WORTHINGTON — With strings tuned and bows at the ready, over 200 young musicians involved in the ISD 518 orchestra program are set to perform at 7 p.m. Monday in the Worthington High School (WHS) gymnasium.
“There is a bubble of anticipation surrounding the chance to play before a full live audience once again,” said Melanie Loy, director of the two orchestral ensembles at WHS.
The Varsity Strings, with 20 students, and the WHS Orchestra, numbering 52, join forces to open the concert with “The Star-Spangled Banner” before the Varsity Strings proceed to entertain with the stately “Sinfonia in G” by Domenico Gallo, arranged by Douglas Wagner.
“They’re working on tone production, intonation and ensemble playing,” said Loy of the Varsity Strings.
A second selection for the younger group is a Lloyd Conley arrangement of the ever-popular “Edelweiss;” they plan to close their concert section with the contemporary “Game of Thrones” arranged by Larry Moore.
“It’s rhythmic and accented, great contrast of repertoire style,” said Loy, who introduced the Varsity Strings ninth graders to their violins, violas and cellos when they were Prairie Elementary fourth graders. “They’ve been working hard and I’ve enjoyed getting reacquainted with them a few years further into their orchestra experience.”
The upper-class WHS Orchestra will lead off with the dramatic “Russian Sailor’s Dance,” arranged for strings by Jamin Hoffman.
“I wanted to give them something to sink their teeth into,” said Loy, mentioning the varied bowing styles the piece requires, plus its fast-moving sections and practice with advanced techniques such as double-stops, tremolo and pizzicato.
“‘Russian Sailor’s Dance’ has given them a lot of bow work and it rises with a flourishing crescendo,” she added.
The dynamically contrasting “Reverie” by James Corigliano offers the chance for the students to shine with vibrato and full use of their bows, she added.
Capping the WHS Orchestra’s set is “Turning Point” by Robert Longfield, a number that begins solemnly before progressing to a faster section. With its patriotic flair, local audiences will have another chance to hear it soon.
“The WHS Orchestra will also play ‘Turning Point’ at the WHS Veterans Day ceremony (at 10:30 a.m. Thursday),” said Loy.
Zac Paulsen has directed the Worthington Middle School (WMS) sixth- through eighth-grade orchestras since 2016, and he’s also eager to present his students this fall.
“It’s exciting to be back with live, in-person concerts,” said Paulsen. “I’m glad parents can come to see their kids and not just have to watch them play on a livestream.”
The WMS sixth grade orchestra, 49 students strong, will kick things off with “Can-Can,” followed by “King’s Court,” an upbeat piece Paulsen says the sixth graders are enjoying.
For the 41 seventh graders, the British folk song “O Waly Waly” is on tap, along with “Dark Dreams” by Sean O’Loughlin.
“It’s a spooky kind of piece that has some fun sound effects at the beginning for the kids to explore and a faster upbeat section as well,” said Paulsen, describing “Dark Dreams.”
It’s Paulsen’s 52 eighth graders who are in the spotlight this year.
Impressed with their musicianship and can-do attitudes, Paulsen submitted recordings of them he’d made last spring to the Minnesota Music Educators Association (MMEA). The recordings served as a virtual audition and gained the WMS eighth graders an elite invitation to the MMEA mid-winter conference in Minneapolis.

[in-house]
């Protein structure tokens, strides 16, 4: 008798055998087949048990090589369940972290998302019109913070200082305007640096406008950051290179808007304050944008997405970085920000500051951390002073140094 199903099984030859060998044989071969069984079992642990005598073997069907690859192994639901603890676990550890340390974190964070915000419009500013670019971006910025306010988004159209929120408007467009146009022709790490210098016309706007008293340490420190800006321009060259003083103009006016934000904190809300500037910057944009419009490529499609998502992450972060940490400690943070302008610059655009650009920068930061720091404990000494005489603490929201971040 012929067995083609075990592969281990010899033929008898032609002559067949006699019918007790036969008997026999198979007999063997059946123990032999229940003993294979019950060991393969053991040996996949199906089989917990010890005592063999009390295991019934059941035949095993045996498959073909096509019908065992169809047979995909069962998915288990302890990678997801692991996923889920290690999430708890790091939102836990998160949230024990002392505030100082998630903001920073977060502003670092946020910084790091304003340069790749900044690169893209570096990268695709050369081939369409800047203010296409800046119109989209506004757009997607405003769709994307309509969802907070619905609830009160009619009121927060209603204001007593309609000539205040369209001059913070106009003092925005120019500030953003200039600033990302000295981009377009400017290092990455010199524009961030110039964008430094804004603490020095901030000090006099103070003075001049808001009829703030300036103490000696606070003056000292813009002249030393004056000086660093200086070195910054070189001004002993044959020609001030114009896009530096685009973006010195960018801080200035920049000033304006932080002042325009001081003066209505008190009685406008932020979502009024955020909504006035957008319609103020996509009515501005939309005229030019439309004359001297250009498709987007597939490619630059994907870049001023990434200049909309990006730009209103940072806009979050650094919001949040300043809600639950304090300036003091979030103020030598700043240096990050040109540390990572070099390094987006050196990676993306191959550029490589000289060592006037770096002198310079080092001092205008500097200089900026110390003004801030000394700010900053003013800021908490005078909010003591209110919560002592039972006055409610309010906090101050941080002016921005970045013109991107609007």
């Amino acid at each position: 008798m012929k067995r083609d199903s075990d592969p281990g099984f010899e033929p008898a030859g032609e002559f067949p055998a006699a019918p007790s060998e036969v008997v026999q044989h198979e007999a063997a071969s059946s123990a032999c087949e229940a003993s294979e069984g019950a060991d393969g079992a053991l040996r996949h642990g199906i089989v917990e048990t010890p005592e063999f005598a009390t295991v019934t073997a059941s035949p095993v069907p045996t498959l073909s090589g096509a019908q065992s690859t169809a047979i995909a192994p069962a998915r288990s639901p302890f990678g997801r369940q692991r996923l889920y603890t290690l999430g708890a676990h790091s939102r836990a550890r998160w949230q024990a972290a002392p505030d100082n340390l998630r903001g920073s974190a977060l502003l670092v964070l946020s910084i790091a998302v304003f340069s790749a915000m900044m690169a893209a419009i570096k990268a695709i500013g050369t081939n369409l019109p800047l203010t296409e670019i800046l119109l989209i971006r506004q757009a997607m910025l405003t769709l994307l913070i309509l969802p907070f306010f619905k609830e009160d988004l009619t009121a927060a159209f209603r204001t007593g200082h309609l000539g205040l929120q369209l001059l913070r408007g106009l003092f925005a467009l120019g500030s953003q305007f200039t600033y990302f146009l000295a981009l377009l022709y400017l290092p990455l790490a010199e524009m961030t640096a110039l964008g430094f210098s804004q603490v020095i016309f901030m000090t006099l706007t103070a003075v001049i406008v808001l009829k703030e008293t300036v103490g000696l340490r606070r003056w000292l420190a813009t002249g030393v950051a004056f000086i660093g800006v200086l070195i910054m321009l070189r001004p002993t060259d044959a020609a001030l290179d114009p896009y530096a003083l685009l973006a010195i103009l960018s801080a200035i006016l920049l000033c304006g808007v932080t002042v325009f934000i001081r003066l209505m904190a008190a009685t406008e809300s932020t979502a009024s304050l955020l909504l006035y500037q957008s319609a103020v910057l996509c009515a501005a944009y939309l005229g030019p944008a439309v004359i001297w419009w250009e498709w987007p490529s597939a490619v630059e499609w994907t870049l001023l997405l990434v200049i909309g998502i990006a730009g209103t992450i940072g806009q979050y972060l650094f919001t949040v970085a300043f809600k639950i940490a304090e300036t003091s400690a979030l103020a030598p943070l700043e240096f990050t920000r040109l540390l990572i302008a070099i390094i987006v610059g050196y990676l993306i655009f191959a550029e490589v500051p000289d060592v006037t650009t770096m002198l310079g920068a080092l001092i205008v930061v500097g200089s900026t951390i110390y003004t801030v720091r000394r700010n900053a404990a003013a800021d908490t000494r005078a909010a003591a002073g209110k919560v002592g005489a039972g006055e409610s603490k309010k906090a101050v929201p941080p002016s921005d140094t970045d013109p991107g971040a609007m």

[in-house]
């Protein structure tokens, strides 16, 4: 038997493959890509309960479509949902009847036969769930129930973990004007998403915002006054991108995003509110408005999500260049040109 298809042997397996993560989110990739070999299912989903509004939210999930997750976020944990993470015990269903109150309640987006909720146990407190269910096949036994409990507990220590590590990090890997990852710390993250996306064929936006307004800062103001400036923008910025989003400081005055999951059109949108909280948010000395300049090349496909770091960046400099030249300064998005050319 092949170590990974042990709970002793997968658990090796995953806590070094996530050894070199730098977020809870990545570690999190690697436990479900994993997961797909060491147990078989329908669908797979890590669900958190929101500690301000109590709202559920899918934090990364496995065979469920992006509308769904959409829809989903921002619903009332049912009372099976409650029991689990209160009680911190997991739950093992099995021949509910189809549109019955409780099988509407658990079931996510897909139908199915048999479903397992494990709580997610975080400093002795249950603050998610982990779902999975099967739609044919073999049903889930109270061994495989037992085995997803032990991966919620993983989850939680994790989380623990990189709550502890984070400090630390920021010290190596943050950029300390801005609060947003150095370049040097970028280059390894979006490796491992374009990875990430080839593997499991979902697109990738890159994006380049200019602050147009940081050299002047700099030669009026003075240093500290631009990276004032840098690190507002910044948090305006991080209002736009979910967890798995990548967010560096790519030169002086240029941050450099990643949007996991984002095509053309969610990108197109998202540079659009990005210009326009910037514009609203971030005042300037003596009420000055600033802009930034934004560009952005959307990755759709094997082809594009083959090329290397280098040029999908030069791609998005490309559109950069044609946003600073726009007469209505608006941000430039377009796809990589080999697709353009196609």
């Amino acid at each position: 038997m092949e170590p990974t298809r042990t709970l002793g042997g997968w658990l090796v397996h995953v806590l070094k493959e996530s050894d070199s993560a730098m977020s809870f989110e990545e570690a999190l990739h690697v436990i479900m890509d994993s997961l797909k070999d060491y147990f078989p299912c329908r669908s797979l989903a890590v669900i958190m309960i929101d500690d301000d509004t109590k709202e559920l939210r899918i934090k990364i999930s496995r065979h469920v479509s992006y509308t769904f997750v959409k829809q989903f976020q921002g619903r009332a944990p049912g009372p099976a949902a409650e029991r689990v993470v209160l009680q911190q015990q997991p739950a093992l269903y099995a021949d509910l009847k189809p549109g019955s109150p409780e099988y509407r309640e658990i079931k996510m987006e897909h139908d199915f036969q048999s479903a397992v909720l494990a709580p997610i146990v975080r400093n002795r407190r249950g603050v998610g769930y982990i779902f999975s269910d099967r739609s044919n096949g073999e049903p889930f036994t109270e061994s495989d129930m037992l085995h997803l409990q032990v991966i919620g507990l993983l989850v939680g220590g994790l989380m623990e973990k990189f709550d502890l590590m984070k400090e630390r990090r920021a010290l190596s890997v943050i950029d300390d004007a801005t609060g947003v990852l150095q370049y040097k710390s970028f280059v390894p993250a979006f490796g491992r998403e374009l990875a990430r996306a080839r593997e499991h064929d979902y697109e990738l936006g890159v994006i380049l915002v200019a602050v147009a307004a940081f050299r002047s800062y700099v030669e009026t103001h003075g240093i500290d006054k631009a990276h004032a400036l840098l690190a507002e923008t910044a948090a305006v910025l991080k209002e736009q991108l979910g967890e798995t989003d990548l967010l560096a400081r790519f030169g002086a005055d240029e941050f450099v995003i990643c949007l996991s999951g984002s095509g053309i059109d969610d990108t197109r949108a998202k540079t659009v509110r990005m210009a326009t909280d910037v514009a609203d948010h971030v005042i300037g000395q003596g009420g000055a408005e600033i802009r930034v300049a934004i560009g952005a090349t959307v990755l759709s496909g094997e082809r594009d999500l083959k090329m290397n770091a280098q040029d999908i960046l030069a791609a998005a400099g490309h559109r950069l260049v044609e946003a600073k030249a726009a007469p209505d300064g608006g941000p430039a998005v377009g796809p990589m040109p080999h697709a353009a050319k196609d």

Thus, on Feb. 18, they’ll perform an hour-long concert at the Minneapolis Convention Center for current, future and retired music teachers from across the state. It’s the first time a District 518 music ensemble has been chosen for an appearance at the conference.
“Most of the time they select Twin Cities-area schools that have auditioned groups,” said Paulsen. “I didn’t dare to hope they’d be selected, but this is an extremely musical group that goes after every piece of music I put before them.”
At Monday’s concert, the eighth graders will perform “Blazing Bows of the West,” arranged by Michael Story, which includes motifs from “The Magnificent Seven,” “How the West was Won” and “Blazing Saddles.”
Their second number is Elliot Del Borgo’s arrangement of “Korean Folk Song Variants,” which Paulsen said is a favorite that the current WHS orchestra juniors played as eighth graders, too.
And the eighth graders also tackle “Struggle in the Shadows” by Brian Balmages, a number that addresses the issue of bullying.
In the composer’s notes, Balmages writes, “But I also believe that this can serve as a beautiful reminder about the power of music in our lives. Our ensembles can continue to be a place where students make music together … where students feel safe and can let everything out through music.”
Both Loy and Paulsen are committed to helping their string students express themselves through their music.
“Their attitudes are wonderful, really, and the kids have been very focused and ready to go in class most days,” said Paulsen, who sees each grade level once every three days.
Said Loy, “It’s been pleasant to regain in-person learning, and the students have been diligent.
They have a commitment and a passion to play, and it’s a privilege to teach them.”
The WMS/WHS fall orchestra concert begins at 7 p.m. Monday, in the WHS gymnasium, 1211 Clary St. The concert is open to the public; there is an admission fee, ISD 518 activity passes are honored and students are admitted free with ISD 518 student IDs.